Events specialist Imagination (5) fits the same bill, but its ranking this year is not strictly in line with the other groups, in that the nature of its multimedia operation makes it almost impossible to isolate design fees from the rest. We left it in the charts, however, as it is too important a group to leave out, especially with the work for the Millennium event to be held at Greenwich currently going through the studio.

The two main design consultancies under the umbrella of communications group WPP did well again this year, demonstrating that ownership by a public company can pay off. Top of the pile is self-styled “visual management” specialist Sampson Tyrrell, which was 8th with its 9.4m design fees. Stablemate Coley Porter Bell comes in at number 17 with a design income of 6m from its largely branding business, despite difficulties it reportedly went through during the year.

Identity and branding consultancies generally make a good showing in the Top 100 and it is heartening to see some of the more creative groups among the top earners. Design Bridge (18) holds its position just inside the top 20 despite the change in ranking this year, with just under 6m in design fees. Newell and Sorrell weighs in at 21 with 4.25m in fees; Wickens Tutt Southgate ranks 32nd with 3m fees; The Partners comes in 36th with 2.54m; and Lewis Moberly’s 2.27 puts it in the 40 slot. It is great to have proof that creative success can be matched with commercial reward.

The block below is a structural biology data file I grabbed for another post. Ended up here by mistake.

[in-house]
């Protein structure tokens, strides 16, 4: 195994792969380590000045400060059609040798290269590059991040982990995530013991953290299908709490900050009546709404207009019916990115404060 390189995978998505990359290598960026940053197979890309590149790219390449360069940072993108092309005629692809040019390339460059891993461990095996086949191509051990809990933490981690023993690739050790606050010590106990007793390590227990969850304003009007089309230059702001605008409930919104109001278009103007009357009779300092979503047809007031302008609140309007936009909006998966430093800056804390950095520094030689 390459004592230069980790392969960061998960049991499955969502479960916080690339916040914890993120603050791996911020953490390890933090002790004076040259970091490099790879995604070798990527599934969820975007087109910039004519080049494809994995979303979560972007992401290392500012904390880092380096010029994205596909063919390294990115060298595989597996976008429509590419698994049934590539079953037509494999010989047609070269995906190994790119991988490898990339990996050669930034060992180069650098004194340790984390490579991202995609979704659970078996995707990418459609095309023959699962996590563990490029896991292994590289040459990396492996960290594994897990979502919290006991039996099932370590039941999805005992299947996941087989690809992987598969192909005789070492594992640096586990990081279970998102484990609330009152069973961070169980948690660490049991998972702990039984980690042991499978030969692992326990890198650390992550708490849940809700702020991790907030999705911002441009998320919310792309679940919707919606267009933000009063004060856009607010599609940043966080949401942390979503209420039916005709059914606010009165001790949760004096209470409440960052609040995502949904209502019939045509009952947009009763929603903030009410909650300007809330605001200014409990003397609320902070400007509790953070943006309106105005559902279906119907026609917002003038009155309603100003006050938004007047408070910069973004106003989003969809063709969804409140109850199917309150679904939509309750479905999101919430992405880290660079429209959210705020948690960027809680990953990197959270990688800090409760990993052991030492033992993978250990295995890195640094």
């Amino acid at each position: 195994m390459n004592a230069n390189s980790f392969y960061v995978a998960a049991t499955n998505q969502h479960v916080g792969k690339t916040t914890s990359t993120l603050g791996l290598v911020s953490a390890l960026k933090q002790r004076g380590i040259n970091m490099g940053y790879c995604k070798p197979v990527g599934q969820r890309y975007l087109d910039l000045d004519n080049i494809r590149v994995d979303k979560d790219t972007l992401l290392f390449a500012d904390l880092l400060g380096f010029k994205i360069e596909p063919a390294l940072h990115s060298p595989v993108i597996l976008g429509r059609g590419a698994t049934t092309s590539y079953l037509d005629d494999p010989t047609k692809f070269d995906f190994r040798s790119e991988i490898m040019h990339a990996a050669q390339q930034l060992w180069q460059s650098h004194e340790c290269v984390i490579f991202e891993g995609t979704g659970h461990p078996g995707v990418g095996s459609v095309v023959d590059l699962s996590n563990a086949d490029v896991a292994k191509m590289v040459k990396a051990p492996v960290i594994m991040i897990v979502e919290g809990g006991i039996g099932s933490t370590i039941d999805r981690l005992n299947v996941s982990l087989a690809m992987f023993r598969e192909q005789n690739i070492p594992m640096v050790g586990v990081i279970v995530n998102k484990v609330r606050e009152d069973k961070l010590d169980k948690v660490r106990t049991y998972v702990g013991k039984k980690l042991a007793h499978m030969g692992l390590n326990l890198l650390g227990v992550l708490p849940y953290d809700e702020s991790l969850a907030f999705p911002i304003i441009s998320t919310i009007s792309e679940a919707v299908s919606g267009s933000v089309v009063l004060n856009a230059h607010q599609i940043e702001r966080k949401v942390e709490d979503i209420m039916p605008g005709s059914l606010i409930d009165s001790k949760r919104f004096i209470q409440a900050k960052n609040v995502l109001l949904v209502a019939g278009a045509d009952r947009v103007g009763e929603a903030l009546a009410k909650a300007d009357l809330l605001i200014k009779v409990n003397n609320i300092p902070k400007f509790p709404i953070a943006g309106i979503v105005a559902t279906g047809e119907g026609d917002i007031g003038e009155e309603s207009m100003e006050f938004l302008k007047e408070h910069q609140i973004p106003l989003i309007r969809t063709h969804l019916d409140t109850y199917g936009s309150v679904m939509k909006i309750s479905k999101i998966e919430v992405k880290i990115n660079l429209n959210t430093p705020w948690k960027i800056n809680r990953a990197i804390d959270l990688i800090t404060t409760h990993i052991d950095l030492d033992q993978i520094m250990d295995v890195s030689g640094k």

One of the biggest differences in this year’s charts is the healthy showing made by product designers in the Top 100. Traditionally quite small teams, few groups other than Cambridge Consultants and Seymour Powell have ever graced the main listings.

The massive Cambridge Consultants takes top billing this year, coming in 4th with a design team of 140 earning 15m in fees. Next among the product specialists is Seymour Powell (62), its 15 designers bringing in 1.53m in fees. Random Group and PSD Associates share 69th place, with 1.3m in fees apiece – though Random has 11 full-time designers while PSD has 17. Leicester group Jones Garrard clocks in at 74, with fees of 1.23m for its 14 designers.

Groups to watch are theoretically those with the strongest growth projections over the coming 12 months. On that reckoning Siegel & Gale (2) is an absolute winner with its 75 per cent projection, while Euro RSCG Design (3), Hirsch/Bedner (10) and Studio 36 (11) are among the most optimistic in the top 20, each forecasting 20 per cent growth.

Lower down the charts, BCG Communications (39) predicts a confident 60 per cent growth, Morgan Lovell (joint 42) is looking for 40 per cent and Brown Inc (49) has 35 per cent in mind. PSD (joint 69), the newly merged CGI Ingleton Thomas (joint 72) and Jones Garrard (74) are all hopeful of 30 per cent growth.

We’d like to see these dreams come true, and for those less prepared to stick their necks out to do better than anticipated during 1996. But life for designers is something of a lottery these days, and experience with the Top 100 survey shows that not all hopes are realised. With the tone generally up in the design business right now though, we’d like to think there’s a better than even chance that the upturn will at last be reflected in earnings. Prove us right.m